People generally have a sense there might be information on the Web that can help them when they are worried about their health. They also have a sense there is a LOT of information and some of it may be wrong. All of that is true. What is a strategy to find the good and avoid the bad?
This morning, I chatted with Mike Collins, host of “Charlotte Talks” on WFAE, public radio in Charlotte, North Carolina about The Web-Savvy Patient and some of my “Insider Tips” within. We talked at length about how you can get started looking for health information on the Web.
First of all, if you’re worried about your health, make sure you get an accurate diagnosis, and make sure that diagnosis is specific to you. Don’t be satisfied if your health care team tells you that you have a “thyroid problem.” Find out if it is hyperthyroidism or hypothryroidism. It makes a big difference. If you don’t know what you have you will find yourself wandering all over the Internet, discovering information that won’t be right for you. You might be lead to believe that you have a brain tumor, rather than a migraine induced by monthly hormones or the effects of too much coffee (we know that one here in Seattle!). So rule #1 is know the details of your diagnosis and if you don’t feel confident, recognizing some people are misdiagnosed, get a second opinion to confirm it. Then, and only then, should you start your search online. Read more »
*This blog post was originally published at Andrew's Blog*
We’ve all been there. It often starts with some kind of recurring pain or dull ache. We don’t know what’s causing the pain or ache. During the light of day we tell ourselves that it’s nothing. But at 3:00am when the pain wakes you, worry sets in: “Maybe I have cancer or heart disease or some other life-ending ailment.” The next day you make an appointment to see your doctor.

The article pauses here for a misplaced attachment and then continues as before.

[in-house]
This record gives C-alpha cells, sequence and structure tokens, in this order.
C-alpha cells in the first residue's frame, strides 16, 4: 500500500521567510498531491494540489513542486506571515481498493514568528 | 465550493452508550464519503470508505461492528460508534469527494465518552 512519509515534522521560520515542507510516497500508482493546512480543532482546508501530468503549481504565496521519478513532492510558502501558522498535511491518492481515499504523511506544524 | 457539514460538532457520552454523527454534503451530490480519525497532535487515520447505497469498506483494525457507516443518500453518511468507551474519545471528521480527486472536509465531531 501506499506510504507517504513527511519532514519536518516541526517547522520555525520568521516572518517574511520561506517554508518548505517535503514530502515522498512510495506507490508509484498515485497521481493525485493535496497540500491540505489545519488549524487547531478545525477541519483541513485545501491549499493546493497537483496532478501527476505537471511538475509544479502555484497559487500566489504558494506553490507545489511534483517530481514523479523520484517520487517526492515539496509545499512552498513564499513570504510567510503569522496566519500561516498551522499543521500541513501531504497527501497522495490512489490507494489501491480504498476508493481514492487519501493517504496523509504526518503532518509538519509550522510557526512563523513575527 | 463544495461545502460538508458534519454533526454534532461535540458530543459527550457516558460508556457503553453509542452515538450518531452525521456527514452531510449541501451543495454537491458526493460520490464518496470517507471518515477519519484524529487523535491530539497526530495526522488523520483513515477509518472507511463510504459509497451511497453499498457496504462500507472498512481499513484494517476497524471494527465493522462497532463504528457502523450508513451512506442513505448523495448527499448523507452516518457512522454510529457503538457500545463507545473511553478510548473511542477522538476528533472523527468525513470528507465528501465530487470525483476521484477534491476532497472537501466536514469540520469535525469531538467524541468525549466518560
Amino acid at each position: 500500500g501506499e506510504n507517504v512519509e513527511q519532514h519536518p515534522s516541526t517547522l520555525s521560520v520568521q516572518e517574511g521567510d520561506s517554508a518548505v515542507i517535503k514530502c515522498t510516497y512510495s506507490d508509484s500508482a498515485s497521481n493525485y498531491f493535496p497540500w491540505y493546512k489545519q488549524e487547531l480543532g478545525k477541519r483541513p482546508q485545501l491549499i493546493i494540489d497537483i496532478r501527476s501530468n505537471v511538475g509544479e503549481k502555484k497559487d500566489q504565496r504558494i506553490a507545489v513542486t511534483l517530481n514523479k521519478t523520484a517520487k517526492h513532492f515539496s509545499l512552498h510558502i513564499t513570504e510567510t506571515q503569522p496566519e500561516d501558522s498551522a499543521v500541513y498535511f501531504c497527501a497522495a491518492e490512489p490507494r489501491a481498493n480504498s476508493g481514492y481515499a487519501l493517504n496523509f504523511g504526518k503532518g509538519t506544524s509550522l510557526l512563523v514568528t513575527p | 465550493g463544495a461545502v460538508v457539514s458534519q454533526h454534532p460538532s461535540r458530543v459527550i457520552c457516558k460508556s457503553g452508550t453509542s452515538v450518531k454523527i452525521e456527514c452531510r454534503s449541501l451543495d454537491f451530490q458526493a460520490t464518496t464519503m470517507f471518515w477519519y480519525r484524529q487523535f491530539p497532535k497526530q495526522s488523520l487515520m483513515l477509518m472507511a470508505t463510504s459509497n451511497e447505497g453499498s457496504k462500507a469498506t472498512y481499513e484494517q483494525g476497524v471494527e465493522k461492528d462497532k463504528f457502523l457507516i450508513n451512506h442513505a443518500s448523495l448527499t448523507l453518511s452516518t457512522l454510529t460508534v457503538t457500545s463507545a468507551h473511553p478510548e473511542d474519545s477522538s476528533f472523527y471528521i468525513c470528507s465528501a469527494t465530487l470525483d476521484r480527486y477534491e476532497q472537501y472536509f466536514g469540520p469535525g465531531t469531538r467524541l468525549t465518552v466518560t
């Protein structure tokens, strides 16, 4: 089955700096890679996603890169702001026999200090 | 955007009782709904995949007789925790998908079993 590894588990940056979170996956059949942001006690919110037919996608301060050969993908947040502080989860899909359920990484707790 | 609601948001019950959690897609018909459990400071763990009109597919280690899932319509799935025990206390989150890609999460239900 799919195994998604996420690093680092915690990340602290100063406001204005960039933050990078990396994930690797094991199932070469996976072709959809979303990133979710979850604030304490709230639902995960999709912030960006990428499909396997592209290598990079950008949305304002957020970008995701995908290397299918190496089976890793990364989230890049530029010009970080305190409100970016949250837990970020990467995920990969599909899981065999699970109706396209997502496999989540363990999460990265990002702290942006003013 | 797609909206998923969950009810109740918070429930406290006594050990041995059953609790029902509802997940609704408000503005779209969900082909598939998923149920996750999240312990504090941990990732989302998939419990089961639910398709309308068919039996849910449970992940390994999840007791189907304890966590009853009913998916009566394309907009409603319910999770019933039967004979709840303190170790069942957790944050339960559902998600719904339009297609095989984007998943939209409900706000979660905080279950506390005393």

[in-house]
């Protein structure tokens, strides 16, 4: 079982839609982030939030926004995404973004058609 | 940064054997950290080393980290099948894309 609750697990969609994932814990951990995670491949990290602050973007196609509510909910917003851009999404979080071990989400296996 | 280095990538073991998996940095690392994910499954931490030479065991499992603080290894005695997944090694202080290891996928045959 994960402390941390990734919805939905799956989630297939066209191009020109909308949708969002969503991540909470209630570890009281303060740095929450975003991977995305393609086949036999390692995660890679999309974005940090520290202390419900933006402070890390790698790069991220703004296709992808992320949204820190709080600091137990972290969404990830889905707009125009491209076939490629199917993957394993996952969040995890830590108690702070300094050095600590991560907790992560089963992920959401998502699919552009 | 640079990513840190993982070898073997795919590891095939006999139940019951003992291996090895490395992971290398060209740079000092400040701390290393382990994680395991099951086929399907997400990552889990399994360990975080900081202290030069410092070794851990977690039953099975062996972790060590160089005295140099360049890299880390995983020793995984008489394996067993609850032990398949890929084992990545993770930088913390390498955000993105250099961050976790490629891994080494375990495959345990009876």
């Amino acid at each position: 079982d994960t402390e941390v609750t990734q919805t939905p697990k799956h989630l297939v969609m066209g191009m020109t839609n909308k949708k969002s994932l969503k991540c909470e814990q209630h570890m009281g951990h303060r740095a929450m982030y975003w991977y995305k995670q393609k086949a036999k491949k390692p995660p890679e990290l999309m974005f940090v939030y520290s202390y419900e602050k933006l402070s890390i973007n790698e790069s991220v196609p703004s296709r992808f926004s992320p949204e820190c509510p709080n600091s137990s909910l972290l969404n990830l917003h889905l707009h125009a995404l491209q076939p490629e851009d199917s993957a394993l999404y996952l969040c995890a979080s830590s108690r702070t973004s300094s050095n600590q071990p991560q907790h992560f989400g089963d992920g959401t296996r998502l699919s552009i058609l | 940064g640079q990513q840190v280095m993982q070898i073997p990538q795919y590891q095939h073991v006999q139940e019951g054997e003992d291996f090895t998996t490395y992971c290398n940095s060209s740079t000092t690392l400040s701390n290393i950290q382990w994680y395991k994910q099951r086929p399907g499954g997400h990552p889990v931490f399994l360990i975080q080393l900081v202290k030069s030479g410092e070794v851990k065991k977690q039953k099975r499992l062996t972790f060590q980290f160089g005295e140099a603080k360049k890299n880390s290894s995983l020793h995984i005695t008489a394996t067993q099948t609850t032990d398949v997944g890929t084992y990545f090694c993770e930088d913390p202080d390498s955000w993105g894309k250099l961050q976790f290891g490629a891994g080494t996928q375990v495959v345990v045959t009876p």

So now you’re sitting in the exam room explaining this scenario to your doctor. Based on your previous experience, what’s the first thing your doctor would do?
A. Order a battery of tests and schedule a follow-up appointment.
B. Put you in a patient gown and conduct a thorough physical examination, including asking you detailed questions about your complaint before ordering any tests.
If you answered “A,” you have a lot of company. A recent post by Robert Centor, M.D., reminded me of yet another disturbing trend in the doctor-patient interaction. The post, entitled “Many doctors order tests rather than do a history and physical,” talks about how physicians today rely more on technology for diagnosing patients than their own “hands-on” diagnostic skills — a good patient history and physical exam, for example.
Prior to the technology revolution in medicine over the last 20 years, physician training taught doctors how to diagnose patients using with a comprehensive history and physical exam. More physicians today are practicing “test-centered medicine rather than patient-centered medicine.” Medical schools focus on teaching doctors to “click as many buttons on the computer order set as we possibly can in order to cover every life-threatening diagnosis.” The problem is that medicine is still an imperfect science, and technology is not a good substitute for an experienced, hands-on diagnostician. Read more »
*This blog post was originally published at Mind The Gap*
That’s the question Dartmouth’s Dr. Gil Welch asks in a column on the CNN website. He reflects on [recent] news about a test in development that might find a single cancer cell among a billion healthy ones — as so many news stories framed it. Welch analyzes: